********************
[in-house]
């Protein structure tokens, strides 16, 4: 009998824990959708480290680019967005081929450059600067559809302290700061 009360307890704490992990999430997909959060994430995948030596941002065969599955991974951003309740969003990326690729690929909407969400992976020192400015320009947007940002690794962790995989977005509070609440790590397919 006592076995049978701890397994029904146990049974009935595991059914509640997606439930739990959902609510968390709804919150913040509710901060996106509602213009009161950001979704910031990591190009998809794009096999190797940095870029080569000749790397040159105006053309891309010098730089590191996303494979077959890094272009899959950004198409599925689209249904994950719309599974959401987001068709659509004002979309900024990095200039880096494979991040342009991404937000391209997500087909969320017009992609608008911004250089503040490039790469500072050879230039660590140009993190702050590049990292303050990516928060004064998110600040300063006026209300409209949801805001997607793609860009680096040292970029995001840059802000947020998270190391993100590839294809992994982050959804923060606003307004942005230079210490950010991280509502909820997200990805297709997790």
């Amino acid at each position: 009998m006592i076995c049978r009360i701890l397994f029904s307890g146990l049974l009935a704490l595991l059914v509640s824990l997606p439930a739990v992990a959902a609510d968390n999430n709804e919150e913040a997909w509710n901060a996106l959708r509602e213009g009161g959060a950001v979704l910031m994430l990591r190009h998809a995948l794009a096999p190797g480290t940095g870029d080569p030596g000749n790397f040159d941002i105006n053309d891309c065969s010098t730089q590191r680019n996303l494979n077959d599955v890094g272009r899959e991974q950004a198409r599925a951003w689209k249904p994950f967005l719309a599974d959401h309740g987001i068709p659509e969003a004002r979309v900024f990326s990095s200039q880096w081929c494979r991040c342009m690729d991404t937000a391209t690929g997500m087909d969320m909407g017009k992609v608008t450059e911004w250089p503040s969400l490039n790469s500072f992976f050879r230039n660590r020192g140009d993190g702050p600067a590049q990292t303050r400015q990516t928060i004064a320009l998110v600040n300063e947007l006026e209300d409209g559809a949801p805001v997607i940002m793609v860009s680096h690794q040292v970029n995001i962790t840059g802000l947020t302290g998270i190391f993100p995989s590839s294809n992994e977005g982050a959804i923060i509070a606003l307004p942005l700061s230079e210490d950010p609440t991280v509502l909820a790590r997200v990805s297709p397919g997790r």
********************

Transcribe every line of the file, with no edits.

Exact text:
[in-house]
């Protein structure tokens, strides 16, 4: 009998824990959708480290680019967005081929450059600067559809302290700061 009360307890704490992990999430997909959060994430995948030596941002065969599955991974951003309740969003990326690729690929909407969400992976020192400015320009947007940002690794962790995989977005509070609440790590397919 006592076995049978701890397994029904146990049974009935595991059914509640997606439930739990959902609510968390709804919150913040509710901060996106509602213009009161950001979704910031990591190009998809794009096999190797940095870029080569000749790397040159105006053309891309010098730089590191996303494979077959890094272009899959950004198409599925689209249904994950719309599974959401987001068709659509004002979309900024990095200039880096494979991040342009991404937000391209997500087909969320017009992609608008911004250089503040490039790469500072050879230039660590140009993190702050590049990292303050990516928060004064998110600040300063006026209300409209949801805001997607793609860009680096040292970029995001840059802000947020998270190391993100590839294809992994982050959804923060606003307004942005230079210490950010991280509502909820997200990805297709997790």
């Amino acid at each position: 009998m006592i076995c049978r009360i701890l397994f029904s307890g146990l049974l009935a704490l595991l059914v509640s824990l997606p439930a739990v992990a959902a609510d968390n999430n709804e919150e913040a997909w509710n901060a996106l959708r509602e213009g009161g959060a950001v979704l910031m994430l990591r190009h998809a995948l794009a096999p190797g480290t940095g870029d080569p030596g000749n790397f040159d941002i105006n053309d891309c065969s010098t730089q590191r680019n996303l494979n077959d599955v890094g272009r899959e991974q950004a198409r599925a951003w689209k249904p994950f967005l719309a599974d959401h309740g987001i068709p659509e969003a004002r979309v900024f990326s990095s200039q880096w081929c494979r991040c342009m690729d991404t937000a391209t690929g997500m087909d969320m909407g017009k992609v608008t450059e911004w250089p503040s969400l490039n790469s500072f992976f050879r230039n660590r020192g140009d993190g702050p600067a590049q990292t303050r400015q990516t928060i004064a320009l998110v600040n300063e947007l006026e209300d409209g559809a949801p805001v997607i940002m793609v860009s680096h690794q040292v970029n995001i962790t840059g802000l947020t302290g998270i190391f993100p995989s590839s294809n992994e977005g982050a959804i923060i509070a606003l307004p942005l700061s230079e210490d950010p609440t991280v509502l909820a790590r997200v990805s297709p397919g997790r």